That said, the recent Skullcandy earbuds I’ve tested and reviewed are all sturdy with seemingly good build quality, albeit a little on the bulky side.

One weak point of Skullcandy wireless earbuds is their relatively short battery life compared to the present competition, and industry leading battery life should frankly be a priority for Skullcandy given their target demographic. Their wireless earbuds’ battery specs seem to have gotten a little better and more towards competitively average with the recent Bluetooth v5 upgrades.

Are Skullcandy Earbuds Easy to Use?

One thing I’ve always liked about Skullcandy earbuds is how well and securely they fit while also being relatively easy to put on and take off. They definitely do a great job there.

The control schemes on their wireless products is also fairly comprehensive, meaning their products have a way to do pretty much any function you’d ever need them to. Skullcandy earbuds do have some weird overlapping conflicts with some of their controls though, and some of them also use buttons that sometimes take an uncomfortable amount of force to press. I do think having products with pressable buttons (as opposed to being purely tactile touch control) is a good thing though, for example if you want to execute a command while wearing ski gloves, which isn’t really possible (yet) with touch controls.

Are Skullcandy Earbuds Worth Buying in 2023?

Skullcandy has put a lot of effort into and making good products specifically for their target demographic of active outdoor users, and perhaps thereby shedding the “fashion audio” reputation, and the company’s continued success is a testament to that.

I have used, listened to, and tested many Skullcandy earbuds and can vouch that they are a great choice for certain types of consumers that will definitely be worth the money. If you’re looking for an earbud that’s comfortable to wear, fits very securely, has comprehensive weatherproofing, has good/easy usability, and sounds decent enough, all while being relatively inexpensive, Skullcandy products definitely fit that bill.

What Are the Best Skullcandy Earbuds in 2023?

The Sesh Evo (reviewed here) is one of those earbuds that’s easy to take on/off and also gets a really nice firm seal that I like. It also has an IP55 weather resistance code. The sound is decent but not best in class, but for reliable outdoor use these are a great product.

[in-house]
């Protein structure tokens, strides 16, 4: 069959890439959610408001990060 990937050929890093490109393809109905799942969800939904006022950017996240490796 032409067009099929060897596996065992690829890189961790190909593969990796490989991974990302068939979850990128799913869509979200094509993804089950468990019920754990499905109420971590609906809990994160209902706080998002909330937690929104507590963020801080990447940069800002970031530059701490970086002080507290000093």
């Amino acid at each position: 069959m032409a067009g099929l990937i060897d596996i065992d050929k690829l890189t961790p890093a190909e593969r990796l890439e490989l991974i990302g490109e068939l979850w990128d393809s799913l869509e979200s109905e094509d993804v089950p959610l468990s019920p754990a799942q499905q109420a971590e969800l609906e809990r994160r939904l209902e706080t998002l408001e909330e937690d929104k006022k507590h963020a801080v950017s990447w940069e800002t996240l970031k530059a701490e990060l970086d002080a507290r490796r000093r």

See the Sesh Evo on Amazon (affiliate link)

The Indy Evo (reviewed here) is more or less the same as the Sesh Evo but has a stem design and touch controls instead of pressable buttons, and is otherwise good for the same reasons that the Sesh Evo is.

See the Indy Evo on Amazon (affiliate link)

Their budget Dime (reviewed here) had surprisingly excellent sound quality, but didn’t quite have that great Skullcandy fit that I keep talking about. They also have relatively poor battery life, and for some reason the next-gen Dime 2 didn’t seem to improve on that despite having a newer Bluetooth version. If you’re looking for something cheap for casual use that still manages to sound great the Dime is a solid choice in my opinion.

See the Dime on Amazon (affiliate link)

Their Ink’d earbuds have been Skullcandy’s ultra-cheap wired option for years now. I reviewed the ink’d 2 years ago and thought they sounded solid. The current version is called the ink’d+ and if you need some cheap headphones in a jam and see these on a store hanger they should be fine.

See the ink’d+ on Amazon (affiliate link)

Pete Anthony has had a lifelong affinity for music, and more recently has become an anti audiophile snob who wants great sound to be accessible and enjoyable by anyone. Without needing to break the bank. Read his full author page here.